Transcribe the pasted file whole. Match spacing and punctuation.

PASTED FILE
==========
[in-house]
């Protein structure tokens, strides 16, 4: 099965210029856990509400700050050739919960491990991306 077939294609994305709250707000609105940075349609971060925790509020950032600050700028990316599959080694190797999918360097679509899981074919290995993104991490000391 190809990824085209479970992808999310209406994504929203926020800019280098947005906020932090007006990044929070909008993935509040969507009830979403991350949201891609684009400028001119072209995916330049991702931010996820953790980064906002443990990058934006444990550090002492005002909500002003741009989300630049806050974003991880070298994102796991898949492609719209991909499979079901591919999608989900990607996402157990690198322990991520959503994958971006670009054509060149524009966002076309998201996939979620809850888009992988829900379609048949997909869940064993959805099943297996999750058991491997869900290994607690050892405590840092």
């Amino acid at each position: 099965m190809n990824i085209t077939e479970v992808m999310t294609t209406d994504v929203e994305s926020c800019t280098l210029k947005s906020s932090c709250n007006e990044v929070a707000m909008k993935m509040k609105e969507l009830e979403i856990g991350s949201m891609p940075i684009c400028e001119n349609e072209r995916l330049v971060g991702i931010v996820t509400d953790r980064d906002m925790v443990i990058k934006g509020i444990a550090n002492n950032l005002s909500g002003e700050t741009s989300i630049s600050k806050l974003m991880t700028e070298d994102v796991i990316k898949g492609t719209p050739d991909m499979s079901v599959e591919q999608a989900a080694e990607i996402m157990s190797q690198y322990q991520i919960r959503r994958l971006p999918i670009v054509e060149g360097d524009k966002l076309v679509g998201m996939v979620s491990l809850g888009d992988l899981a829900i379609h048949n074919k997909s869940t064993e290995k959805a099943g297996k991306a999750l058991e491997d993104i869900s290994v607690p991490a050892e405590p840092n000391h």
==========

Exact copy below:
[in-house]
């Protein structure tokens, strides 16, 4: 099965210029856990509400700050050739919960491990991306 077939294609994305709250707000609105940075349609971060925790509020950032600050700028990316599959080694190797999918360097679509899981074919290995993104991490000391 190809990824085209479970992808999310209406994504929203926020800019280098947005906020932090007006990044929070909008993935509040969507009830979403991350949201891609684009400028001119072209995916330049991702931010996820953790980064906002443990990058934006444990550090002492005002909500002003741009989300630049806050974003991880070298994102796991898949492609719209991909499979079901591919999608989900990607996402157990690198322990991520959503994958971006670009054509060149524009966002076309998201996939979620809850888009992988829900379609048949997909869940064993959805099943297996999750058991491997869900290994607690050892405590840092």
């Amino acid at each position: 099965m190809n990824i085209t077939e479970v992808m999310t294609t209406d994504v929203e994305s926020c800019t280098l210029k947005s906020s932090c709250n007006e990044v929070a707000m909008k993935m509040k609105e969507l009830e979403i856990g991350s949201m891609p940075i684009c400028e001119n349609e072209r995916l330049v971060g991702i931010v996820t509400d953790r980064d906002m925790v443990i990058k934006g509020i444990a550090n002492n950032l005002s909500g002003e700050t741009s989300i630049s600050k806050l974003m991880t700028e070298d994102v796991i990316k898949g492609t719209p050739d991909m499979s079901v599959e591919q999608a989900a080694e990607i996402m157990s190797q690198y322990q991520i919960r959503r994958l971006p999918i670009v054509e060149g360097d524009k966002l076309v679509g998201m996939v979620s491990l809850g888009d992988l899981a829900i379609h048949n074919k997909s869940t064993e290995k959805a099943g297996k991306a999750l058991e491997d993104i869900s290994v607690p991490a050892e405590p840092n000391h």